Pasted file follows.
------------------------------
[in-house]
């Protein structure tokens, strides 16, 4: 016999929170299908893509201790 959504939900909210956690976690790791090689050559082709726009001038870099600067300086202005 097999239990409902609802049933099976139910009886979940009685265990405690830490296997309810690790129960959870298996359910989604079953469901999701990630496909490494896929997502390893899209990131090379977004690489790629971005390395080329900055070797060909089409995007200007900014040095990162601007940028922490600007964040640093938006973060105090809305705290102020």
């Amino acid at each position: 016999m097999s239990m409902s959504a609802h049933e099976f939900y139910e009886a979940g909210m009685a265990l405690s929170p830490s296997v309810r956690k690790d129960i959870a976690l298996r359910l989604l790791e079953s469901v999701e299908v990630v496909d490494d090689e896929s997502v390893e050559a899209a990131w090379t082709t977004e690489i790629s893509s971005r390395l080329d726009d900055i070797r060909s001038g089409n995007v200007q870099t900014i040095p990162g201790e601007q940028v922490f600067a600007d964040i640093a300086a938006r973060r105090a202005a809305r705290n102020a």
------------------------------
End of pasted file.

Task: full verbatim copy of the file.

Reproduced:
[in-house]
């Protein structure tokens, strides 16, 4: 016999929170299908893509201790 959504939900909210956690976690790791090689050559082709726009001038870099600067300086202005 097999239990409902609802049933099976139910009886979940009685265990405690830490296997309810690790129960959870298996359910989604079953469901999701990630496909490494896929997502390893899209990131090379977004690489790629971005390395080329900055070797060909089409995007200007900014040095990162601007940028922490600007964040640093938006973060105090809305705290102020």
């Amino acid at each position: 016999m097999s239990m409902s959504a609802h049933e099976f939900y139910e009886a979940g909210m009685a265990l405690s929170p830490s296997v309810r956690k690790d129960i959870a976690l298996r359910l989604l790791e079953s469901v999701e299908v990630v496909d490494d090689e896929s997502v390893e050559a899209a990131w090379t082709t977004e690489i790629s893509s971005r390395l080329d726009d900055i070797r060909s001038g089409n995007v200007q870099t900014i040095p990162g201790e601007q940028v922490f600067a600007d964040i640093a300086a938006r973060r105090a202005a809305r705290n102020a």